Practice is a necessary skill that every music student, no matter what instrument they play, must acquire and perform as close as possible daily. Yet, a surprisingly high number of students practice very poorly, or do things other than practicing when they are sitting in front of an instrument. It may be easier to start a discussion of what practicing is by outlining what practicing is not. This is because that “other” thing that students do way too often when they are supposed to be practicing is playing. Playing is not practicing. I remind my students of this every time I ask: “How was practice this week” and the answer is something like: “Great! I played through my songs three times every day.”
Playing is performing a piece of music from beginning to end. It is what performers do at recitals, concerts, or when mom and dad want to impress home visitors with Johnny’s piano skills. Although playing and performing music each play an essential role in the development of any musician, it is not what most music students should be doing regularly.
Practice should be a very intentional process. A good practice session should be a conversation between the student and him- or herself. The conversation should mainly consist of questions and answers. The student may want to start with questions like:
-Did I play the correct dynamics? How were they? Did I play all of them, including crescendos and decrescendos?
-How was my tempo? Was I playing too fast? Too slow? Was I hesitating? Why? Is the tempo well suited to the piece I am playing, and most importantly, to my current level of knowledge of this particular piece?
-How are my hands balanced? Is my melody louder than the harmony? Where is the melody? Right hand? Left hand? Both?
-How is my articulation? Am I paying attention to staccato and legato?
-Do the phrases have a shape and direction?
-Was I accurate? Should I double-check any of the notes to make sure that they were right?
To achieve accuracy, slow practice is usually necessary, at least initially. The student should not be trying to learn a piece with 50% accuracy in the first week, 60% on the second, and so on. Instead, 100% accuracy should be the goal from the get-go. That accuracy is only attainable when the student is given the right tools, and he or she implements them.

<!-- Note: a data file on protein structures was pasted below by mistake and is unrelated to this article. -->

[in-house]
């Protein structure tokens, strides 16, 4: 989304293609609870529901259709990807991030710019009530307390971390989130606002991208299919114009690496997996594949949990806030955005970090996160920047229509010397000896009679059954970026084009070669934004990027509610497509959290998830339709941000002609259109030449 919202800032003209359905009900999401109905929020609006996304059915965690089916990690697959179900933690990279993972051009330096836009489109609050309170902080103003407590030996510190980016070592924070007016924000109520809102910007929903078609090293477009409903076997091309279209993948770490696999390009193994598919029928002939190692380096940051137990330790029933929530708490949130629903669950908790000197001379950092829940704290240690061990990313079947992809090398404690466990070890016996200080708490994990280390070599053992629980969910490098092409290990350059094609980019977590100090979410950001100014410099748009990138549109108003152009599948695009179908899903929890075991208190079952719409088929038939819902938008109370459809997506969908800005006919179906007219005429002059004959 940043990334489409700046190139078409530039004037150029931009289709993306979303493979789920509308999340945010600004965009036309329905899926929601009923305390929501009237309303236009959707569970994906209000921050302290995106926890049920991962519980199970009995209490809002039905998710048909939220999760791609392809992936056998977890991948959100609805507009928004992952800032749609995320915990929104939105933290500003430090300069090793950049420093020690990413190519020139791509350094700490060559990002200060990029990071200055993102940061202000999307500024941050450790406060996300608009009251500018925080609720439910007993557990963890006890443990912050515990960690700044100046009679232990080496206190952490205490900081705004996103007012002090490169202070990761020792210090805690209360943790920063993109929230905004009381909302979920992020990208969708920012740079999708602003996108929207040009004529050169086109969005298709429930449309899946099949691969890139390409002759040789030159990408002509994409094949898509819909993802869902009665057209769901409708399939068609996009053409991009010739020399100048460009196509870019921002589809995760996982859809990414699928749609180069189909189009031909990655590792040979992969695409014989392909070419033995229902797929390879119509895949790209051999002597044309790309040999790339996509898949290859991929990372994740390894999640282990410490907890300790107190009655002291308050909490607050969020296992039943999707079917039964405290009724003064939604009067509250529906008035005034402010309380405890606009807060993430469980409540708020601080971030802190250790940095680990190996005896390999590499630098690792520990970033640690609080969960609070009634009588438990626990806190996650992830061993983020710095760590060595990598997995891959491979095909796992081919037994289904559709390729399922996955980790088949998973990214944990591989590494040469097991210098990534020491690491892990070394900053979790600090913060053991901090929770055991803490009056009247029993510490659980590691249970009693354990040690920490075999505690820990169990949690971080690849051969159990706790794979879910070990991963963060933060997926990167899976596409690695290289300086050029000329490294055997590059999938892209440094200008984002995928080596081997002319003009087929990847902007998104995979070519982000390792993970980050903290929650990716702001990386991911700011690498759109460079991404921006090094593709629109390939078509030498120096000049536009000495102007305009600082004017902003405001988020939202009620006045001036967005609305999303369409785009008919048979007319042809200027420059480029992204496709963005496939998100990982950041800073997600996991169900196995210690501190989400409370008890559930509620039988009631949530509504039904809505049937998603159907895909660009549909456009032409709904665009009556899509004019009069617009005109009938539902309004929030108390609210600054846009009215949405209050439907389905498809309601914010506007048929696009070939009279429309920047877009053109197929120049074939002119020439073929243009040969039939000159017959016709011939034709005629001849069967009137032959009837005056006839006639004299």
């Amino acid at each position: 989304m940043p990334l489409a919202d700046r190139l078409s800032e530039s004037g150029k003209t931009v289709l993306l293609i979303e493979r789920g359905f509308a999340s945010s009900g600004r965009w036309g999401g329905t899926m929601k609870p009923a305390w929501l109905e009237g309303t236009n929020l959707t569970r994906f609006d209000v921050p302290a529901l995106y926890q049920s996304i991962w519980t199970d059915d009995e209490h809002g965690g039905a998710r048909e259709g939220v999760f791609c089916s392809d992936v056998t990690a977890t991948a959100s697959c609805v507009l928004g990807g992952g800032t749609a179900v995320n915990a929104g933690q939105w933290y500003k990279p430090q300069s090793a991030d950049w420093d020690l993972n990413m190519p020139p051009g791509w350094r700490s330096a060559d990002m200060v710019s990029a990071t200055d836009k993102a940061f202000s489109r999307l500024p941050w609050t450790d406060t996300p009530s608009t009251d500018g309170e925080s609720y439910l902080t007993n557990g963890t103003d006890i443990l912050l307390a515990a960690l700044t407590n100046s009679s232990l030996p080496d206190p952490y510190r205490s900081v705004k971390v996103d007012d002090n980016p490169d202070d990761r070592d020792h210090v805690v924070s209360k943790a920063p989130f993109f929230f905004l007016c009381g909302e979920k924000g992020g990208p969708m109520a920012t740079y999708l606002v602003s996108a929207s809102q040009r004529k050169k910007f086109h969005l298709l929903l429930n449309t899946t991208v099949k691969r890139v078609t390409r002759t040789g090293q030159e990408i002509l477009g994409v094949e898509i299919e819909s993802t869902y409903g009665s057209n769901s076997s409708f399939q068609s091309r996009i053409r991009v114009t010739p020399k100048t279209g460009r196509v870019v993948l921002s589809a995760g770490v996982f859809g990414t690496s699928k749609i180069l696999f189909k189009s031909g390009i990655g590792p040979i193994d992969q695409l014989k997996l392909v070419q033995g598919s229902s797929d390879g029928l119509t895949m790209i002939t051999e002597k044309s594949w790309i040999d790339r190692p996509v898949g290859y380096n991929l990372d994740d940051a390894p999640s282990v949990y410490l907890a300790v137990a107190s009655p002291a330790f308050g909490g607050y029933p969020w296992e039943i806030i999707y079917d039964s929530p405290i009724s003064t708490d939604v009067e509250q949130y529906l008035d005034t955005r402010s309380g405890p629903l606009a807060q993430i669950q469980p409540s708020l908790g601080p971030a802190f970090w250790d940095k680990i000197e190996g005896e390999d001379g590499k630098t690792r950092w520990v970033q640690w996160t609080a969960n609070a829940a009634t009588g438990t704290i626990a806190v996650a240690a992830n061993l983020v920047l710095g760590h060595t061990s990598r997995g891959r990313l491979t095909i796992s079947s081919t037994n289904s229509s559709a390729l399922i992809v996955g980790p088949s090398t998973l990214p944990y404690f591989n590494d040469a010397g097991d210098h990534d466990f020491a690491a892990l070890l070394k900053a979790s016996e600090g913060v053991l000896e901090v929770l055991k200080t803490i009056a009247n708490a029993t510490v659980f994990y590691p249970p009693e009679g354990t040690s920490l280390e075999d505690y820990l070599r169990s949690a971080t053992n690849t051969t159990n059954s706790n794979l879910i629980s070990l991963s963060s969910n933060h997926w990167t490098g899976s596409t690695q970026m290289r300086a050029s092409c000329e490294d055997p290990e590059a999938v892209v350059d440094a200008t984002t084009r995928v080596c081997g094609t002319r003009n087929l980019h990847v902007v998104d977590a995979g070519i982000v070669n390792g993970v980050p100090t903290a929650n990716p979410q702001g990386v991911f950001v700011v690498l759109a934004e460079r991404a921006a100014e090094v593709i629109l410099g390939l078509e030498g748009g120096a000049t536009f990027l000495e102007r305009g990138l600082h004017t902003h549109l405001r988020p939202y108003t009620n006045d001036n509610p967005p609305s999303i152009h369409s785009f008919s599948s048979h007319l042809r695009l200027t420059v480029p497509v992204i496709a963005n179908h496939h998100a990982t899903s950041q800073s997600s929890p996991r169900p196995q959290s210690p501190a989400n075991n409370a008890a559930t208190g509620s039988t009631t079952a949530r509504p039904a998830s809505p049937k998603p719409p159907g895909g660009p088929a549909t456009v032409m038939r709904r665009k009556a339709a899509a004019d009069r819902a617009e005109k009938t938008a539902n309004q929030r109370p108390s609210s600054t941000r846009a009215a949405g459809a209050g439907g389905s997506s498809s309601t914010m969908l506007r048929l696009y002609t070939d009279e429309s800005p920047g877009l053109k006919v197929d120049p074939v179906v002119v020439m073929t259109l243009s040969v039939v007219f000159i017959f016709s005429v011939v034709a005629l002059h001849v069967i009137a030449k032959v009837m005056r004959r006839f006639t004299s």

The first problem with practicing slowly is the word “slow.” Whenever I ask my students to demonstrate what deliberate practice is, they usually breeze through the piece or passage in question. I typically use one of two practice helps in this instance. Either:
-Practice as if you were starring in a passage of a movie shot in slow motion.
-See how slow (instead of how fast) you can play this piece or passage! Can you time yourself and see whether you can take a whole 10 minutes to play this instead of 6?
The second issue with slow practice is that, even on those rare occasions when it takes place, the student tends to increase the speed dramatically instead of gradually. The metronome can be used as an excellent tool both for practicing slowly and for increasing the speed very gradually.
It could all be boiled down to the following:
Slow practice – fast progress
Fast practice – slow progress
No practice – no progress
Many students practice from beginning to end, so that no single portion of the piece ever gets their undivided attention.
What would you do if you were reading a book, got to page 233, and found a word that you did not understand? Would you go back and start reading the book from the beginning? What would happen when you once again arrived at page 233?
One of the reasons students become bored with practice is that they tend to conduct their practice sessions, in the same manner, every time. They should, instead, change, experiment, and explore. How about changing the tempo? Dynamics, articulation? Even playing a passage written for the right hand with the left hand, or vice versa, can be an excellent memorization exercise.
Repetition is vital, but it cannot be thoughtless. Repetition for the sake of repetition leads to boredom. As I mentioned at the beginning, practice must be focused, engaged, purpose-driven, and goal-oriented.
When I ask students this question, most everyone will answer “PERFECT.” While that is a standard answer to the proverbial question, it is somewhat inaccurate.
Let us imagine little Abbey. She is taught that her name is spelled: “A-B-B-E-Y.” She then proceeds to practice spelling her name: “H-A-B-B-E-Y.” She practices this spelling day and night, repeating thousands of times every week.
Is she getting perfect at spelling her name?
No! She is achieving perfection at misspelling her name.
Practice makes permanent.
Good Practice makes perfect.
How to study music